Calendar

E.g., 08/31/2014
E.g., 08/31/2014
Tuesday, September 16, 2014
(This program continues for multiple sessions)
The Lincoln-Douglas Debates

5:45 - 7:45 pm

In 1858 Stephen A. Douglas and Abraham Lincoln, fighting for the Illinois senate seat then held by Douglas, met in seven debates. Focused on the question of slavery and its extension into the western territories, these “joint discussions” went to the very heart of American society and government.

Tuesday, September 16, 2014
(This program continues for multiple sessions)
Upstate–Downstate: Chicago in Illinois, the Midwest, and the World

5:45 - 7:45 pm

This discussion-based seminar will survey the “Upstate-Downstate” divide in Illinois history. Is it a reality? If so, how powerful is the trope? If mythical, what undermines the idea? If half true, what topics transcend the divide?

Tuesday, September 16, 2014
(This program continues for multiple sessions)
The First World War, 1914–1918

1 - 3 pm - OR - 5:45 - 7:45 pm

Both sections of this class are full. Registration has closed.

Note: There are two sessions of this class to accommodate demand. They both have the same content.

Wednesday, September 17, 2014
(This program continues for multiple sessions)
Medieval Britain 1066-1307 through Historical Fiction

5:45 - 7:45 pm

Explore the highlights of Medieval British history– including the Norman Conquest, the Anarchy, the Anglo-Norman invasion of Ireland, and the Conquest of Wales–through quality historical fiction. Novels by Morgan Llywelyn, Sharon Penman, and others will introduce the period.

Wednesday, September 17, 2014
(This program continues for multiple sessions)
Picturing the Great War: Conflict, Representation, and Memory in American Visual Culture

6 - 7:30 pm

American society and culture underwent profound transformations in the wake of the unprecedented violence, loss, and trauma of World War I.

Wednesday, September 17, 2014
(This program continues for multiple sessions)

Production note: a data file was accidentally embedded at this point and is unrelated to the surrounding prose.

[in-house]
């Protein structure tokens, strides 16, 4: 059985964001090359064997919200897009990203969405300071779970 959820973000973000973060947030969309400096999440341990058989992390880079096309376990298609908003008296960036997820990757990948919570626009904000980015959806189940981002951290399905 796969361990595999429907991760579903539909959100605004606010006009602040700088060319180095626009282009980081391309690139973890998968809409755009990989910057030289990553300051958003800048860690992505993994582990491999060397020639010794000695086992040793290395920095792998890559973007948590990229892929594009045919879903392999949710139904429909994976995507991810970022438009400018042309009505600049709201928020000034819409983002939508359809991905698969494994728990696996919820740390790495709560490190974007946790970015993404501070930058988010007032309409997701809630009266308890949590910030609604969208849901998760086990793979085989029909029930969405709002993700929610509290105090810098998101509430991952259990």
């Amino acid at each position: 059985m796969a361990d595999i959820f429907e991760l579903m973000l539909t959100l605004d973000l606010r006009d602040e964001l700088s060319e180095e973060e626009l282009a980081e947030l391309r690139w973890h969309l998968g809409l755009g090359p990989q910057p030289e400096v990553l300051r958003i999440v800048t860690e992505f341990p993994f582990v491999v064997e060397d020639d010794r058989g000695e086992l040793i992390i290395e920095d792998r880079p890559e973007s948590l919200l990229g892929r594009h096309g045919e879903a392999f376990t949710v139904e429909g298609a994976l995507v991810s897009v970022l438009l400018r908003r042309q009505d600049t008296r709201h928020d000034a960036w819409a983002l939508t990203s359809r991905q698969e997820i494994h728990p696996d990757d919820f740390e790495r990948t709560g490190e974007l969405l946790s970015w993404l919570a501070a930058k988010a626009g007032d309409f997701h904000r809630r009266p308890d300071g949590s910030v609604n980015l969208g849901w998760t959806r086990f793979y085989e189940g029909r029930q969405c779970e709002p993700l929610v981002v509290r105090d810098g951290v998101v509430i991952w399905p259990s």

The Rise and Fall of Ancient Maya Civilization: A Comparative Perspective

2 - 4 pm

Of all the pre-Hispanic civilizations of the New World, the Maya inspire a particular fascination for scholars, artists, and the public. How did they achieve such splendor in the inhospitable rain forest and why did their civilization collapse from such heights?

Wednesday, September 17, 2014
(This program continues for multiple sessions)
The Hobbit: J.R.R. Tolkien's Mythic Sources

5:45 - 7:45 pm

Discover the roots of The Hobbit in Norse mythology, German legend, and English literature. Participants will read J.R.R. Tolkien’s classic novel in detail as they explore ancient poems and tales of wizards and wanderers, dwarves and dragons, heroes and hoards.

Thursday, September 18, 2014
(This program continues for multiple sessions)
It Didn't All Go Up in Flames: Exploring Pre-Fire Chicago at the Newberry

5:45 - 7:45 pm

Worried that the Fire burned your chances of discovering what Chicago was like in its early days? Think again! Join us as we explore a gold mine of pre-Fire treasures, many drawn from the Newberry’s collections, including maps, diaries, church records, newspapers, and sheet music.

Saturday, September 20, 2014
George Kennan and American Diplomacy

9 am - 4 pm

The short book American Diplomacy, 1900–1950 by the late scholar-diplomat George F. Kennan, is an unusual classic: a critique of US foreign policy widely used in the training of american diplomats. Participants will discuss this text and and assess whether there is a place in the foreign policy of a democracy for Kennan’s “realist” style of dispassionate analysis.

Saturday, September 20, 2014
(This program continues for multiple sessions)
Victoria and Edward VII: The British Monarchy, 1837–1910

10 am - Noon

The Victorian and Edwardian periods encompassed enormous social, political, and cultural changes.

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